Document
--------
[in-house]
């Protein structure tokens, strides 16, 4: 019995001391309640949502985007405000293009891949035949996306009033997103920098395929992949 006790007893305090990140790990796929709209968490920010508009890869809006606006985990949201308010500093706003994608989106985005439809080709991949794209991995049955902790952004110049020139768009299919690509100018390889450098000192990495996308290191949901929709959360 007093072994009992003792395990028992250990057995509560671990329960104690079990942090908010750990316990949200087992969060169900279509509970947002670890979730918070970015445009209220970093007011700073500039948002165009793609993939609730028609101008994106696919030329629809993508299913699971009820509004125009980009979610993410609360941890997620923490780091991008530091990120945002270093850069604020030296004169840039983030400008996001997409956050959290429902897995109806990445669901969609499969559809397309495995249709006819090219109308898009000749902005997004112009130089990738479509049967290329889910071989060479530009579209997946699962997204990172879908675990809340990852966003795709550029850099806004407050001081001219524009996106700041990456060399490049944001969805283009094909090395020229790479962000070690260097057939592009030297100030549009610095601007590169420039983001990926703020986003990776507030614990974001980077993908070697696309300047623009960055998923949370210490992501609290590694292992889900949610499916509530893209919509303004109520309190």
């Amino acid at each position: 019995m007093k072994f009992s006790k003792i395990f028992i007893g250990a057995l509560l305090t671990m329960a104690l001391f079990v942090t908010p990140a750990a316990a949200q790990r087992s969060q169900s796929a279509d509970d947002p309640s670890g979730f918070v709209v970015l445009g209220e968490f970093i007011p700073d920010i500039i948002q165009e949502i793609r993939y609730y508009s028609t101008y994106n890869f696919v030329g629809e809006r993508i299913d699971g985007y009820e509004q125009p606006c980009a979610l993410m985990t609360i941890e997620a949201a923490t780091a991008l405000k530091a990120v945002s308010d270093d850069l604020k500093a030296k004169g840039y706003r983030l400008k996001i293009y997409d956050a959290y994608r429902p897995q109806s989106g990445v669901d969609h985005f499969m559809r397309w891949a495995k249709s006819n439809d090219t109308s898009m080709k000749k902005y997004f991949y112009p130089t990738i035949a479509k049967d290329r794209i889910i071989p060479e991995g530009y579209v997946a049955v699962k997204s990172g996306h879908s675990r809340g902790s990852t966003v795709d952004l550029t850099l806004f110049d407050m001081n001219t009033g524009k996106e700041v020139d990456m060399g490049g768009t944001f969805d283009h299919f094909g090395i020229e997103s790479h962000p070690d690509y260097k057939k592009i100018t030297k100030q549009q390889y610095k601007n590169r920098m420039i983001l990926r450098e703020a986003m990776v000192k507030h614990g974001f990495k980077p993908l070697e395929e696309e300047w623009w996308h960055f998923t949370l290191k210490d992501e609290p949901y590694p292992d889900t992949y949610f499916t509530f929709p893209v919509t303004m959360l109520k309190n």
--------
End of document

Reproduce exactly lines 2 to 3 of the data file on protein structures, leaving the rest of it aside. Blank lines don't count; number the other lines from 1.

């Protein structure tokens, strides 16, 4: 019995001391309640949502985007405000293009891949035949996306009033997103920098395929992949 006790007893305090990140790990796929709209968490920010508009890869809006606006985990949201308010500093706003994608989106985005439809080709991949794209991995049955902790952004110049020139768009299919690509100018390889450098000192990495996308290191949901929709959360 007093072994009992003792395990028992250990057995509560671990329960104690079990942090908010750990316990949200087992969060169900279509509970947002670890979730918070970015445009209220970093007011700073500039948002165009793609993939609730028609101008994106696919030329629809993508299913699971009820509004125009980009979610993410609360941890997620923490780091991008530091990120945002270093850069604020030296004169840039983030400008996001997409956050959290429902897995109806990445669901969609499969559809397309495995249709006819090219109308898009000749902005997004112009130089990738479509049967290329889910071989060479530009579209997946699962997204990172879908675990809340990852966003795709550029850099806004407050001081001219524009996106700041990456060399490049944001969805283009094909090395020229790479962000070690260097057939592009030297100030549009610095601007590169420039983001990926703020986003990776507030614990974001980077993908070697696309300047623009960055998923949370210490992501609290590694292992889900949610499916509530893209919509303004109520309190």
């Amino acid at each position: 019995m007093k072994f009992s006790k003792i395990f028992i007893g250990a057995l509560l305090t671990m329960a104690l001391f079990v942090t908010p990140a750990a316990a949200q790990r087992s969060q169900s796929a279509d509970d947002p309640s670890g979730f918070v709209v970015l445009g209220e968490f970093i007011p700073d920010i500039i948002q165009e949502i793609r993939y609730y508009s028609t101008y994106n890869f696919v030329g629809e809006r993508i299913d699971g985007y009820e509004q125009p606006c980009a979610l993410m985990t609360i941890e997620a949201a923490t780091a991008l405000k530091a990120v945002s308010d270093d850069l604020k500093a030296k004169g840039y706003r983030l400008k996001i293009y997409d956050a959290y994608r429902p897995q109806s989106g990445v669901d969609h985005f499969m559809r397309w891949a495995k249709s006819n439809d090219t109308s898009m080709k000749k902005y997004f991949y112009p130089t990738i035949a479509k049967d290329r794209i889910i071989p060479e991995g530009y579209v997946a049955v699962k997204s990172g996306h879908s675990r809340g902790s990852t966003v795709d952004l550029t850099l806004f110049d407050m001081n001219t009033g524009k996106e700041v020139d990456m060399g490049g768009t944001f969805d283009h299919f094909g090395i020229e997103s790479h962000p070690d690509y260097k057939k592009i100018t030297k100030q549009q390889y610095k601007n590169r920098m420039i983001l990926r450098e703020a986003m990776v000192k507030h614990g974001f990495k980077p993908l070697e395929e696309e300047w623009w996308h960055f998923t949370l290191k210490d992501e609290p949901y590694p292992d889900t992949y949610f499916t509530f929709p893209v919509t303004m959360l109520k309190n």